or might find it hard to concentrate. A depressed person may have
changes in sleep patterns, have feelings of guilt or low self-worth,
or even have changes in appetite [1]. Symptoms can vary in severity,
from rather minor depressive symptoms up to something called major
depressive disorder (MDD), which is a diagnosed clinical condition
MAJOR DEPRESSIVE
DISORDER (MDD)
A type of depressive
disorder, otherwise
known as clinical
depression, that may be
mild, moderate
or severe.
where multiple symptoms may last for a long time.
Depression is an important mental illness to study, because it aects
more than 300 million people from all around the world [1]. It is one
of the most common mental health conditions and can aect both
MENTAL HEALTH
A person’s
psychological and
emotional well-being.
men and women [1]. In fact, it is predicted that depression will be the
number one health concern in the world by the year 2030 [2]. These
statistics show just how important it is to find ways to help prevent
people from developing depression and to help people who already
have depression.
There are currently a number of ways depression can be treated. One
method includes taking a variety of medications. Another includes
talking to specialists, such as psychologists, who are trained in treating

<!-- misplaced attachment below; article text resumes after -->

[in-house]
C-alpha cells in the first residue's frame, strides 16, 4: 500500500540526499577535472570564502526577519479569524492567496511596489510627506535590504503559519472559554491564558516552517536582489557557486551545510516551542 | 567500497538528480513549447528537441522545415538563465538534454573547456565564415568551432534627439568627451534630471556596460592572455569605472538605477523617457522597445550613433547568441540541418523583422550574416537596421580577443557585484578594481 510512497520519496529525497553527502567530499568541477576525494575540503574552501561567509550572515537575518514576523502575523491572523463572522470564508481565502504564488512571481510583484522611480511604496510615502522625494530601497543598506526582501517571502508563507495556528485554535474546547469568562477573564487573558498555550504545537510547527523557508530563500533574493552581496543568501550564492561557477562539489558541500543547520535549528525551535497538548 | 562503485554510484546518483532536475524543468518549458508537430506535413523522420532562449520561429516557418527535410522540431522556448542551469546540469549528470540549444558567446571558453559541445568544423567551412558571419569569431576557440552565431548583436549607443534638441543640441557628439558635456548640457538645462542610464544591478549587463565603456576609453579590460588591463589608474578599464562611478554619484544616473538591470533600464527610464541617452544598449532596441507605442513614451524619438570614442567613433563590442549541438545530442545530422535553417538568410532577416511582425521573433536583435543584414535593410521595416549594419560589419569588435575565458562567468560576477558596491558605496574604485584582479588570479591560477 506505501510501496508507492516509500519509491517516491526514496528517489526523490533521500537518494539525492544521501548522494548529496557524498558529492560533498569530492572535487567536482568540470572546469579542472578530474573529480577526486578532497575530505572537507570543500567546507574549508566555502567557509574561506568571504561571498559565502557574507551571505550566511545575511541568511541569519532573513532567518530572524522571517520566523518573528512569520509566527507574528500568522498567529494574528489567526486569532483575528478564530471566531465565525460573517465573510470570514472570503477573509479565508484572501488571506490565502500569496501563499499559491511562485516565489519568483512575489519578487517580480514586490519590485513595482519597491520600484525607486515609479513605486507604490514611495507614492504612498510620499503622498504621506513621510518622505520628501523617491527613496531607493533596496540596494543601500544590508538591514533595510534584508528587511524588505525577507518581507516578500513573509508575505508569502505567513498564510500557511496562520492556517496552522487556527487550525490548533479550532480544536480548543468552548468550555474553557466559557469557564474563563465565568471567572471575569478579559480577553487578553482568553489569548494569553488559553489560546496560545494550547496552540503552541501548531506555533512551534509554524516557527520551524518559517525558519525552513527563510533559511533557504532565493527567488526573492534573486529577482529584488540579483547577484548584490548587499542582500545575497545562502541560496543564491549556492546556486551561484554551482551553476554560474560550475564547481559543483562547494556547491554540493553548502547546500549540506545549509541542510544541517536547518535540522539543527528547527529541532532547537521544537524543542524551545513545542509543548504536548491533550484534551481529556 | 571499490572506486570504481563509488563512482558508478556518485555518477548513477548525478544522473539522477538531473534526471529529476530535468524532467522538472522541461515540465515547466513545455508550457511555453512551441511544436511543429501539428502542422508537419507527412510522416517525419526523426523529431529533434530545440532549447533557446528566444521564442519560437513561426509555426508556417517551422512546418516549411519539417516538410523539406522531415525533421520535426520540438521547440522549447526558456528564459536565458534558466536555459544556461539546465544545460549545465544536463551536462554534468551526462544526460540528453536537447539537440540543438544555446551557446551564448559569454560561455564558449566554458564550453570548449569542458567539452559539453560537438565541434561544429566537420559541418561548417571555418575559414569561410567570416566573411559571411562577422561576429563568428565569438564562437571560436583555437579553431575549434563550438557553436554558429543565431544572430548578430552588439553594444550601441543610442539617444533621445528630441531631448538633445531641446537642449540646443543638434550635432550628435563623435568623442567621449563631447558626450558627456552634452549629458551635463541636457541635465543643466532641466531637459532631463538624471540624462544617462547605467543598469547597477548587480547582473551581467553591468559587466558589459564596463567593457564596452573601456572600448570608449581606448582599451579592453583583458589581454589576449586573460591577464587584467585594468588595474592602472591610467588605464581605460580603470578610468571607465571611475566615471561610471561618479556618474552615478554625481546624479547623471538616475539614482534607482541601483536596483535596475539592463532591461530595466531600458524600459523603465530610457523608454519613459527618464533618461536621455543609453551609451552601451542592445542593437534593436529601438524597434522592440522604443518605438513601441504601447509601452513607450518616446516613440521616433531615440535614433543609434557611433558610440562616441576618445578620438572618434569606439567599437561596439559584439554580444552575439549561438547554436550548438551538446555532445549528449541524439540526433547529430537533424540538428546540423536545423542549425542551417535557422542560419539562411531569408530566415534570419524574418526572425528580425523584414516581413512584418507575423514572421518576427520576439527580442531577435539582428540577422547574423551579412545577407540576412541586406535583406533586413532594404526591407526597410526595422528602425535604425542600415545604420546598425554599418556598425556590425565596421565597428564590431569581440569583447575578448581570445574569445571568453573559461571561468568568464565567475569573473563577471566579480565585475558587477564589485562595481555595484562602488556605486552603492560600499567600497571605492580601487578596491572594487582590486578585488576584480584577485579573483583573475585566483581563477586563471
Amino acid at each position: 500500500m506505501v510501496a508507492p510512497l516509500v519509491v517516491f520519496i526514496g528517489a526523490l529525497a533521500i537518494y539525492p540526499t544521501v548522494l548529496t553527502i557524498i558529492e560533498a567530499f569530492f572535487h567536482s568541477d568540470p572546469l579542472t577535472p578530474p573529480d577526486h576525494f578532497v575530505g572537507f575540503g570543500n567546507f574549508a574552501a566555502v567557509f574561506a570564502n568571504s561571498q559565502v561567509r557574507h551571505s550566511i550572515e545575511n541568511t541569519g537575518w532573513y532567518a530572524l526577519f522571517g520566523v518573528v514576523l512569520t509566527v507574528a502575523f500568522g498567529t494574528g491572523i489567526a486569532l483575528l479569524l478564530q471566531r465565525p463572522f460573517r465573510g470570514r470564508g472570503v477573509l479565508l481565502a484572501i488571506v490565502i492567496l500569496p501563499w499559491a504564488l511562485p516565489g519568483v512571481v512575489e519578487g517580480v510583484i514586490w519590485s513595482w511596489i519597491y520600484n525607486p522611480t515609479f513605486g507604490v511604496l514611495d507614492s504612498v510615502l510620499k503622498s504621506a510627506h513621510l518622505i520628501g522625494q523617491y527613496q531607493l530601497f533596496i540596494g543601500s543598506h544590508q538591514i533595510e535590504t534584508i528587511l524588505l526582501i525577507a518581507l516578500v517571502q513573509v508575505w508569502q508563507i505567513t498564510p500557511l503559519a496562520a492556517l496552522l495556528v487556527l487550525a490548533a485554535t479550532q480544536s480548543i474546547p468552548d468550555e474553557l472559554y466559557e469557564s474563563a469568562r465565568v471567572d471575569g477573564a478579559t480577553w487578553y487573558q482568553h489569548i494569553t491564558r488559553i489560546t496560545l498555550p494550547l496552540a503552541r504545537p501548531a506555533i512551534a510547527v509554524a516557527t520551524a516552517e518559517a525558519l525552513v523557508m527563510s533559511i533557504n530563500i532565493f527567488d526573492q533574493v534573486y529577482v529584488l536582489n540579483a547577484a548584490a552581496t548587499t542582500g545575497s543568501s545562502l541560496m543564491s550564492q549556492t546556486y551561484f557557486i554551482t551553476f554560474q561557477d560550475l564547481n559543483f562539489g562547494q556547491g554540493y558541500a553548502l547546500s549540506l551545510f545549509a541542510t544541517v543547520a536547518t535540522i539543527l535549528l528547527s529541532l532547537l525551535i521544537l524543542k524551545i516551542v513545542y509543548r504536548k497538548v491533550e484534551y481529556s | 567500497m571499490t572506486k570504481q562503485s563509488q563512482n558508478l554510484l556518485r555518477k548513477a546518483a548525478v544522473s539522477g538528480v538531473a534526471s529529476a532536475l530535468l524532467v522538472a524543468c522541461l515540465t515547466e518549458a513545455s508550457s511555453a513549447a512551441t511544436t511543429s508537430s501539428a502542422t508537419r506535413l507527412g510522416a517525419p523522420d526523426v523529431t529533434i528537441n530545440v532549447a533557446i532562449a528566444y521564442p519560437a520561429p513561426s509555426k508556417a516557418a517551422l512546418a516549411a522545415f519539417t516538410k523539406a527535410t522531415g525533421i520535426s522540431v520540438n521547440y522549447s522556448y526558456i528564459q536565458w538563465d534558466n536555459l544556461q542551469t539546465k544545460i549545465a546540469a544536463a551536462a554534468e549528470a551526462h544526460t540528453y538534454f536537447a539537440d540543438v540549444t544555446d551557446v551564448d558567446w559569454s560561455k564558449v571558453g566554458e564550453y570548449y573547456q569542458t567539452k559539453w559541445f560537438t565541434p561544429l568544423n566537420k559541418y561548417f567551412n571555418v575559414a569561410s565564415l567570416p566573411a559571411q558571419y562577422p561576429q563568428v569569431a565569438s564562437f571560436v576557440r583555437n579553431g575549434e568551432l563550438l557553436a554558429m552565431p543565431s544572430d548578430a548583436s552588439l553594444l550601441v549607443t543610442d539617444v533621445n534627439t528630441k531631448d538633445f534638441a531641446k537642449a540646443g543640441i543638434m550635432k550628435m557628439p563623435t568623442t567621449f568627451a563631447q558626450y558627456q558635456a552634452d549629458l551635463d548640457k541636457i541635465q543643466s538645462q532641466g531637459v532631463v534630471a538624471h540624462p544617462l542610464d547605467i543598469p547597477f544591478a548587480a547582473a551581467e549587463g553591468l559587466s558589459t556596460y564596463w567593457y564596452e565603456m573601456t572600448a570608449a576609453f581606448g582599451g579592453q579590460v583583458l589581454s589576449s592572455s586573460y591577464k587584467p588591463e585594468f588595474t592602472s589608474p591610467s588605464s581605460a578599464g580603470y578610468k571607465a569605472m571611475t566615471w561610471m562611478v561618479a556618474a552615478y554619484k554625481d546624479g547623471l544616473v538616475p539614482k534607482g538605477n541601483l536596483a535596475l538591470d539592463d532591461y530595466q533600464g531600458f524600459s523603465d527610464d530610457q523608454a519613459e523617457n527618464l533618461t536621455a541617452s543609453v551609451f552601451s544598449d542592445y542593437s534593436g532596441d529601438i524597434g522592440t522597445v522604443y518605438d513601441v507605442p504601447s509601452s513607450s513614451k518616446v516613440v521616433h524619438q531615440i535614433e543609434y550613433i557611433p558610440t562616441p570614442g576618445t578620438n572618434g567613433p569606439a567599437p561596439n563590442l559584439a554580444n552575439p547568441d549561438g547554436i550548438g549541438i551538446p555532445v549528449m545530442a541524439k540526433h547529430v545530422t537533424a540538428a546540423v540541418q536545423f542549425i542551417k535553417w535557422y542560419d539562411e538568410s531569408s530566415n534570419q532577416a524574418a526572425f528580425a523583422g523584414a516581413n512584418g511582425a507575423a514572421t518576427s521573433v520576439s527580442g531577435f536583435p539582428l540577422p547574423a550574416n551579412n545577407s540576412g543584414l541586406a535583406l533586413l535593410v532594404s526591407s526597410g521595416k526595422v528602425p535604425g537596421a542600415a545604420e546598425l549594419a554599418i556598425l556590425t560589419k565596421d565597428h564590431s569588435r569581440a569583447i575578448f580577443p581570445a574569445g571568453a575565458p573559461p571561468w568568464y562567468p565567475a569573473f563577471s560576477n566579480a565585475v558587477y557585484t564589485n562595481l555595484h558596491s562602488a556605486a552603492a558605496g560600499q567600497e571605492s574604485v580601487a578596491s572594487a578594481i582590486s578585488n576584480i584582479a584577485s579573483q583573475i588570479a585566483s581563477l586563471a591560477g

mental health issues. Although these methods can be eective, there
are many people who cannot access these treatments because of
where they live, their income, the availability of specialists, or stigma
and shame [1]. Even when people do have access to these treatment
methods, some people who try them do not recover completely [1, 3].
For this reason, it is important to find other ways to help people with
depression. For example, the food that we eat is one factor that might
influence our mental health and our mood.
WHAT IS NUTRITION?
There are many dierent components that make up the food that
we eat. These include a range of nutrients and chemicals, such as
macro and micronutrients. Macronutrients are nutrients we need a
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Eaton et al. Nutrition and Mental Health
Figure 1
Figure 1
Dietary improvement can
lead to better mental
health and better
physical health. Mental
health and physical
health also aect each
other.
lot of in our diets and they include carbohydrates, proteins, and fats.
Micronutrients are nutrients we need in smaller amounts and they
include vitamins and minerals. Along with these nutrients, there are
many other important components of food including fiber, water, and
antioxidants. These components work together to contribute to the
ANTIOXIDANTS
Plant compounds that
protect cells
from damage.
healthy functioning of the human body.
The food we eat can give us energy, help us grow, and keep us
healthy—but nutrition involves much more than this. The field of
NUTRITION
The science that looks
at the eects of food
on the human body.
nutrition considers whether people can access and aord to buy food,
how foods vary across dierent cultures, and why we choose to eat the
foods that we do. In fact, new ideas about the eects of food are being
explored all the time. One idea that is of great importance is how the
food we eat can aect our mood. It is possible that the components in
food, such as vitamins and minerals, can influence depression. It also